Dr. Friday 43:44
Well, I’d have to look and see but is any of it medical?

Caller 43:48
No. Real estate sales tax. Mortgage interest, I have quite a bit of investment.

Dr. Friday 44:00
Oh, that’s the problem. The 2% that 2106. It doesn’t apply anymore. You can fill it out. But it doesn’t actually if you go to Schedule A it doesn’t roll over any longer. It came off the books in the beginning of 2018. 2017 was the last we had that form. Yeah, they’re no longer deductions.

Caller 44:21
Well, okay, yeah, that’s what it is. Thank you.

Dr. Friday 44:27
Thanks. Okay. Bye-bye.

Dr. Friday 44:30
Let’s hit Joe real quick. Hey, Joe.

Caller 44:34
Thank you. The Internal Revenue Service I feel like they stole my refund last year. They sent me that weird letter that said I needed to verify my ID. So I went online to do that. And apparently I don’t have debt, everything about pay cash for my credit card. I pay it off every month. So it looks like they use the credit bureaus to do that. They don’t want your car loan, your mortgage.

Dr. Friday 45:06
You’re talking about going online to verify?

Caller 45:09
Yeah.

Dr. Friday 45:11
You have to have a credit card or student loan or something, they need to be able to pull your credit report to make sure you are the Joe that’s supposed to be calling

Caller 45:18
Yes, I don’t, I don’t have a credit report,

Dr. Friday 45:21
You need to call, you’re gonna have to call them directly, which you might as well set aside a whole day to accomplish but you will have to do it by phone, you don’t have a choice.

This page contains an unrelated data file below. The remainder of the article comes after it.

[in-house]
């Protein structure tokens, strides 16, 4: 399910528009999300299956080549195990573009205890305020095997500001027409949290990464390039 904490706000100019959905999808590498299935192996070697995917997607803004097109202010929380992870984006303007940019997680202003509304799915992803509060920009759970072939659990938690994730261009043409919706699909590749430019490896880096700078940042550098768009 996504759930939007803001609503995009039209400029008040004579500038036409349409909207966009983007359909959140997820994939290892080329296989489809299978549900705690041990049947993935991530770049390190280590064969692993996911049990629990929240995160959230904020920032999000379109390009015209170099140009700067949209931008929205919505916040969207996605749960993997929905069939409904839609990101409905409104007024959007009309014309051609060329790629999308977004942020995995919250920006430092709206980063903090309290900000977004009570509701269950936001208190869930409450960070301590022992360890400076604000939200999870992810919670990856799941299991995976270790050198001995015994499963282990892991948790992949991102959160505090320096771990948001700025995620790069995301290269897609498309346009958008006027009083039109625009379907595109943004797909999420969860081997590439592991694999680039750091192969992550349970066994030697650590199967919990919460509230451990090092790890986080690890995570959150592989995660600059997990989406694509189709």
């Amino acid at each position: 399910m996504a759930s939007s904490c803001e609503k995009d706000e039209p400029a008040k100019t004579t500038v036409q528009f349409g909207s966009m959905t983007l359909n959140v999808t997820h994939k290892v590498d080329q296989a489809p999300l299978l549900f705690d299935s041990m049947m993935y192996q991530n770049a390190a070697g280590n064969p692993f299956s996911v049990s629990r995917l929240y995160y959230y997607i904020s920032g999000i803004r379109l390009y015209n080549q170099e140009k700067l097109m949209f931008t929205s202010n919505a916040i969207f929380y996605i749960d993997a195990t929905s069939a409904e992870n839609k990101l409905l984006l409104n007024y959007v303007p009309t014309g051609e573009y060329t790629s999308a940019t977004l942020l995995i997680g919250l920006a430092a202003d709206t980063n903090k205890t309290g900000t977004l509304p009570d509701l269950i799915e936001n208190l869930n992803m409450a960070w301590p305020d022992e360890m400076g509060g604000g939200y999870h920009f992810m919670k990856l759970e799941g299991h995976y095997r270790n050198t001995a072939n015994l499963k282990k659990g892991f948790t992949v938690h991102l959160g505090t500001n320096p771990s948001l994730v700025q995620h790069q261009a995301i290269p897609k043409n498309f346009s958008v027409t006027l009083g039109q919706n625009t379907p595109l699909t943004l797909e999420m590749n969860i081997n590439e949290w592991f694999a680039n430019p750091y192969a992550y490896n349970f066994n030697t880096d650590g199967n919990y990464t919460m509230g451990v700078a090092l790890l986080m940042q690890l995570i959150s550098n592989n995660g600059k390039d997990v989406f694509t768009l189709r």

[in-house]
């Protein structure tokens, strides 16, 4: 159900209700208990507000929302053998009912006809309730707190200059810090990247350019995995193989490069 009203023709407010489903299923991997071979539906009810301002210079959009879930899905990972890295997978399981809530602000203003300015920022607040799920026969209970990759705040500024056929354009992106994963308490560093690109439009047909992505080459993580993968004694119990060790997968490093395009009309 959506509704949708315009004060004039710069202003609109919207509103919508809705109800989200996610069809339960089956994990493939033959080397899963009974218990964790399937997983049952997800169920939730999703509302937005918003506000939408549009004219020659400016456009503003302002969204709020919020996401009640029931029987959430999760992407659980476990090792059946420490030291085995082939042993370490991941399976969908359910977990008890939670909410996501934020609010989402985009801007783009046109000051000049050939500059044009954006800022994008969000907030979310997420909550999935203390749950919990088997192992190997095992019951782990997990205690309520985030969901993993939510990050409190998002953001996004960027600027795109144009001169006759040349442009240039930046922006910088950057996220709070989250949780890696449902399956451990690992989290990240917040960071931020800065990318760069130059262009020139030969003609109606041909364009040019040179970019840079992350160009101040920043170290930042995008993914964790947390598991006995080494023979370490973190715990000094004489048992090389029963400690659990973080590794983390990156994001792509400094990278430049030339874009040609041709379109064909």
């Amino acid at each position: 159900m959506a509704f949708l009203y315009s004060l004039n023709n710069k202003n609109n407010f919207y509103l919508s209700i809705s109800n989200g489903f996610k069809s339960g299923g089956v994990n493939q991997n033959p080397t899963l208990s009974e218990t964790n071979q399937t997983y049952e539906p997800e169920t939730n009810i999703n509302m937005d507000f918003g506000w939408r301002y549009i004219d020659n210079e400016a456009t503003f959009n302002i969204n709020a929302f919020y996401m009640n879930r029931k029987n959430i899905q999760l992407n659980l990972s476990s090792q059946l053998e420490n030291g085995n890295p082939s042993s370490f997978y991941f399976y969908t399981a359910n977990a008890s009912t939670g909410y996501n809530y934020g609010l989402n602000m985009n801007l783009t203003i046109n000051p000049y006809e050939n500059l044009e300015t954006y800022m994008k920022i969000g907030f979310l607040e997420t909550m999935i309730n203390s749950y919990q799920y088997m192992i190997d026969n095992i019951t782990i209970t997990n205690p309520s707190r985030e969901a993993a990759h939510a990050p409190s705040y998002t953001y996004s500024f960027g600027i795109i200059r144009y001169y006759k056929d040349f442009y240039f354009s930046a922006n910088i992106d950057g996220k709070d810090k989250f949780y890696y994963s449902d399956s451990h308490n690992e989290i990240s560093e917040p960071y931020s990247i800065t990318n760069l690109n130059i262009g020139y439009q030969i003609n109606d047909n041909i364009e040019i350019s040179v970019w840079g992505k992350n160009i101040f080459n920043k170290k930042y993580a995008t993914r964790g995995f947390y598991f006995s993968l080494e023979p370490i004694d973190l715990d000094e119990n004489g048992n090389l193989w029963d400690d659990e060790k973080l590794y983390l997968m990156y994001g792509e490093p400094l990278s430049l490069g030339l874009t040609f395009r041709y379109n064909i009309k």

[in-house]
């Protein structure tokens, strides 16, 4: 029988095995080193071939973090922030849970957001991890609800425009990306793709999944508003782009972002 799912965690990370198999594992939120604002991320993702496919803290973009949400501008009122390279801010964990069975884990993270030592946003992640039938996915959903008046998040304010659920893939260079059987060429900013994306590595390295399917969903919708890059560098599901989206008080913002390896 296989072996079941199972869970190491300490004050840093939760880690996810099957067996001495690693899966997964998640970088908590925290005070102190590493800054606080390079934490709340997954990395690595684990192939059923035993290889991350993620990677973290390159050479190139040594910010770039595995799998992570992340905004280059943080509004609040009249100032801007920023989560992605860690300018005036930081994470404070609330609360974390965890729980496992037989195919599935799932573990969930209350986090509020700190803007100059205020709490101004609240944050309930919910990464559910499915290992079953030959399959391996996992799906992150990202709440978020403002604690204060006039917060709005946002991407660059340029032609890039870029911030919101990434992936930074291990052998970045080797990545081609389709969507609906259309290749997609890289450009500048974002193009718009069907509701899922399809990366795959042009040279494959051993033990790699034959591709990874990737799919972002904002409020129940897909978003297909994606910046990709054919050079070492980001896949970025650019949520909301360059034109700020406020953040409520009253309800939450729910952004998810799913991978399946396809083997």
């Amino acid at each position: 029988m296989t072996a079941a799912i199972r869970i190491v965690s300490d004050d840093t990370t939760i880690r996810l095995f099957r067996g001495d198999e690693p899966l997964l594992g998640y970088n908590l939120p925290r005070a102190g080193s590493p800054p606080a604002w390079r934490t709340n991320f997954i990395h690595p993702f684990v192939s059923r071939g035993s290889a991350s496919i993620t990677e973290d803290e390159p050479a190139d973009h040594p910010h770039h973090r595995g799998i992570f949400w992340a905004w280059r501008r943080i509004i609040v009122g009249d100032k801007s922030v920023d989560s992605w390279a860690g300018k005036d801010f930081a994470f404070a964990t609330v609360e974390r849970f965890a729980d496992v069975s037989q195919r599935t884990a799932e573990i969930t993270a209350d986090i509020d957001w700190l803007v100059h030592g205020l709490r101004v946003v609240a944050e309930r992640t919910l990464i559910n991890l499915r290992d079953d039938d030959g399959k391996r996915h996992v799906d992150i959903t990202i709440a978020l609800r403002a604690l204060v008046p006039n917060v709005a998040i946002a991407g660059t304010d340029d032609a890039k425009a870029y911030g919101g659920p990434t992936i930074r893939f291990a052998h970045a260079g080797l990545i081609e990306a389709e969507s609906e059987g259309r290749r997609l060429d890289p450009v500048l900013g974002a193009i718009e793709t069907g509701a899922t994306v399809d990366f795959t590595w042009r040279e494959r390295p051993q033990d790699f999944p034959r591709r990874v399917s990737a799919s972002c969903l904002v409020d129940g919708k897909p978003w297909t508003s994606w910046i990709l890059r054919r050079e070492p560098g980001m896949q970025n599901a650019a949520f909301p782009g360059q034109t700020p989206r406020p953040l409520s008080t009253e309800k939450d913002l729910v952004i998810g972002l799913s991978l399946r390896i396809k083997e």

Caller 45:30
So there’s not a way that you can really facilitate.

Dr. Friday 45:34
No, even myself, I can’t for those kinds of things they have to talk to the taxpayer because something’s happened in your file. I haven’t had it happen myself. But I do have a credit card. So it wasn’t too dramatic. But I had happened to myself where I had to actually prove I was who I was something is triggered in our files. I don’t know what it is, but it’s triggered in our files that makes us do it.

Caller 45:56
It’s when somebody tries to steal your refund.

Dr. Friday 45:59
That’s what I’m figuring, something like that.

Caller 46:01
I have a feeling I know what happened. Somebody tried to steal my refund.

Dr. Friday 46:05
Okay. I’m sorry, bud. All right. Well, I appreciate the call. Good luck and get that squared away. All right, guys. We’re at the end of the show here. You probably hear the music happening. And so all you have to do is call me at the office Monday morning. 615-367-0819 again. If you’ve just heard me for the first time you can check me out on the web at drfriday.com. If you didn’t get through and you have a question. You can certainly email me at friday@drfriday.com. Hope you guys have a wonderful Saturday. I know I will, doing taxes. Call you later.